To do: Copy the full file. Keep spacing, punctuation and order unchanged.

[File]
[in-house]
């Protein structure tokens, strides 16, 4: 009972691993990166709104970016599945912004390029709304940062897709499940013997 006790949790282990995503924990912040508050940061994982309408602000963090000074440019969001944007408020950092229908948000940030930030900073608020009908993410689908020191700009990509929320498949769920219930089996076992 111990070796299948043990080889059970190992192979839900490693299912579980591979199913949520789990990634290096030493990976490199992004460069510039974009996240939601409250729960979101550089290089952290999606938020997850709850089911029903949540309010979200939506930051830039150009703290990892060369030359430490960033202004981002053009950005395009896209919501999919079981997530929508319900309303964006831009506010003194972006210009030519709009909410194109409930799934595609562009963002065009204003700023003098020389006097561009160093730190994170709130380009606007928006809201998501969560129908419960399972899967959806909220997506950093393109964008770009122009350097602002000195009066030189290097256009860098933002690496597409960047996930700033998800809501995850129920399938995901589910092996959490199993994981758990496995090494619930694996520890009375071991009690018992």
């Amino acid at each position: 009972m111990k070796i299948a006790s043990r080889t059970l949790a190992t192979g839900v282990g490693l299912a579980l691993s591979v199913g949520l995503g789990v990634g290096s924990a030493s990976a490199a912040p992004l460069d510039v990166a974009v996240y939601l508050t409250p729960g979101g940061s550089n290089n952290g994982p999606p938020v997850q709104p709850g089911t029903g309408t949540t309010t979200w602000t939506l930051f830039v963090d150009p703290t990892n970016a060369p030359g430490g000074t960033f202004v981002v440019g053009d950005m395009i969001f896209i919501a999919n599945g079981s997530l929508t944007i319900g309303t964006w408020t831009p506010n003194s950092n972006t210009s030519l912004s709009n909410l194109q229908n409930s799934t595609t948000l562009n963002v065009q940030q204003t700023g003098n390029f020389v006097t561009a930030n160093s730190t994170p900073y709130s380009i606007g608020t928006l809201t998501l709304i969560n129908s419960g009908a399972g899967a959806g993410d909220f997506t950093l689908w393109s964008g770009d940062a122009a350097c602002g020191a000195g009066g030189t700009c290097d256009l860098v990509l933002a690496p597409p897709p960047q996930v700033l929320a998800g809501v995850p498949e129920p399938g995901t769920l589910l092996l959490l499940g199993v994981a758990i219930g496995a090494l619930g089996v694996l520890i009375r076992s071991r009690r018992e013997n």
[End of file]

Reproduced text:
[in-house]
């Protein structure tokens, strides 16, 4: 009972691993990166709104970016599945912004390029709304940062897709499940013997 006790949790282990995503924990912040508050940061994982309408602000963090000074440019969001944007408020950092229908948000940030930030900073608020009908993410689908020191700009990509929320498949769920219930089996076992 111990070796299948043990080889059970190992192979839900490693299912579980591979199913949520789990990634290096030493990976490199992004460069510039974009996240939601409250729960979101550089290089952290999606938020997850709850089911029903949540309010979200939506930051830039150009703290990892060369030359430490960033202004981002053009950005395009896209919501999919079981997530929508319900309303964006831009506010003194972006210009030519709009909410194109409930799934595609562009963002065009204003700023003098020389006097561009160093730190994170709130380009606007928006809201998501969560129908419960399972899967959806909220997506950093393109964008770009122009350097602002000195009066030189290097256009860098933002690496597409960047996930700033998800809501995850129920399938995901589910092996959490199993994981758990496995090494619930694996520890009375071991009690018992």
């Amino acid at each position: 009972m111990k070796i299948a006790s043990r080889t059970l949790a190992t192979g839900v282990g490693l299912a579980l691993s591979v199913g949520l995503g789990v990634g290096s924990a030493s990976a490199a912040p992004l460069d510039v990166a974009v996240y939601l508050t409250p729960g979101g940061s550089n290089n952290g994982p999606p938020v997850q709104p709850g089911t029903g309408t949540t309010t979200w602000t939506l930051f830039v963090d150009p703290t990892n970016a060369p030359g430490g000074t960033f202004v981002v440019g053009d950005m395009i969001f896209i919501a999919n599945g079981s997530l929508t944007i319900g309303t964006w408020t831009p506010n003194s950092n972006t210009s030519l912004s709009n909410l194109q229908n409930s799934t595609t948000l562009n963002v065009q940030q204003t700023g003098n390029f020389v006097t561009a930030n160093s730190t994170p900073y709130s380009i606007g608020t928006l809201t998501l709304i969560n129908s419960g009908a399972g899967a959806g993410d909220f997506t950093l689908w393109s964008g770009d940062a122009a350097c602002g020191a000195g009066g030189t700009c290097d256009l860098v990509l933002a690496p597409p897709p960047q996930v700033l929320a998800g809501v995850p498949e129920p399938g995901t769920l589910l092996l959490l499940g199993v994981a758990i219930g496995a090494l619930g089996v694996l520890i009375r076992s071991r009690r018992e013997n």